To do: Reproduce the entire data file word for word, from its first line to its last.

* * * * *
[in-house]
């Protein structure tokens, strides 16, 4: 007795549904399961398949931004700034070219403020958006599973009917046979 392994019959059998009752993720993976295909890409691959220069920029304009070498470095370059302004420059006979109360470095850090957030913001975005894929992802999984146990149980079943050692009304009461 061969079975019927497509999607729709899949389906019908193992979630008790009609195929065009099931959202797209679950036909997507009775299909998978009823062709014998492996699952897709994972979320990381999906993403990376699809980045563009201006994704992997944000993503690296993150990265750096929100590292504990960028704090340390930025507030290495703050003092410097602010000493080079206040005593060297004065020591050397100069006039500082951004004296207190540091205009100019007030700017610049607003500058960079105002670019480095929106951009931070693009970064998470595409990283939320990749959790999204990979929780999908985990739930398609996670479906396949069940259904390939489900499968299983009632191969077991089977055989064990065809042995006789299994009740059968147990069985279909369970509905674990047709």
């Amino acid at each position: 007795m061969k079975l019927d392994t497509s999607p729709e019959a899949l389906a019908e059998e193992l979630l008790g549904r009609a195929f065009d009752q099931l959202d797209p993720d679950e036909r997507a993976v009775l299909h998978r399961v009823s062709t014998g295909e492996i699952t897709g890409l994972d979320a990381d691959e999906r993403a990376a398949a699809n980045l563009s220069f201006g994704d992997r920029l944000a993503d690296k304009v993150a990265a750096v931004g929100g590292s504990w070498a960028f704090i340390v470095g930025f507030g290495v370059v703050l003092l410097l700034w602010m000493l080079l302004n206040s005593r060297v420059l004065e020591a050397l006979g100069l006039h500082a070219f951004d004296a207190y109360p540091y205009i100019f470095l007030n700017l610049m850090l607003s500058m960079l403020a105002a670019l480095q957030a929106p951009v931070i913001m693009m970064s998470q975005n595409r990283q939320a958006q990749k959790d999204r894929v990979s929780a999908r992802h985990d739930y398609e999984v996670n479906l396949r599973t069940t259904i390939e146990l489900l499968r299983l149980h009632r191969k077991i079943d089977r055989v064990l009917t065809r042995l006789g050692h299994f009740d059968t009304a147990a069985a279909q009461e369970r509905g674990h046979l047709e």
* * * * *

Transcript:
[in-house]
């Protein structure tokens, strides 16, 4: 007795549904399961398949931004700034070219403020958006599973009917046979 392994019959059998009752993720993976295909890409691959220069920029304009070498470095370059302004420059006979109360470095850090957030913001975005894929992802999984146990149980079943050692009304009461 061969079975019927497509999607729709899949389906019908193992979630008790009609195929065009099931959202797209679950036909997507009775299909998978009823062709014998492996699952897709994972979320990381999906993403990376699809980045563009201006994704992997944000993503690296993150990265750096929100590292504990960028704090340390930025507030290495703050003092410097602010000493080079206040005593060297004065020591050397100069006039500082951004004296207190540091205009100019007030700017610049607003500058960079105002670019480095929106951009931070693009970064998470595409990283939320990749959790999204990979929780999908985990739930398609996670479906396949069940259904390939489900499968299983009632191969077991089977055989064990065809042995006789299994009740059968147990069985279909369970509905674990047709």
């Amino acid at each position: 007795m061969k079975l019927d392994t497509s999607p729709e019959a899949l389906a019908e059998e193992l979630l008790g549904r009609a195929f065009d009752q099931l959202d797209p993720d679950e036909r997507a993976v009775l299909h998978r399961v009823s062709t014998g295909e492996i699952t897709g890409l994972d979320a990381d691959e999906r993403a990376a398949a699809n980045l563009s220069f201006g994704d992997r920029l944000a993503d690296k304009v993150a990265a750096v931004g929100g590292s504990w070498a960028f704090i340390v470095g930025f507030g290495v370059v703050l003092l410097l700034w602010m000493l080079l302004n206040s005593r060297v420059l004065e020591a050397l006979g100069l006039h500082a070219f951004d004296a207190y109360p540091y205009i100019f470095l007030n700017l610049m850090l607003s500058m960079l403020a105002a670019l480095q957030a929106p951009v931070i913001m693009m970064s998470q975005n595409r990283q939320a958006q990749k959790d999204r894929v990979s929780a999908r992802h985990d739930y398609e999984v996670n479906l396949r599973t069940t259904i390939e146990l489900l499968r299983l149980h009632r191969k077991i079943d089977r055989v064990l009917t065809r042995l006789g050692h299994f009740d059968t009304a147990a069985a279909q009461e369970r509905g674990h046979l047709e």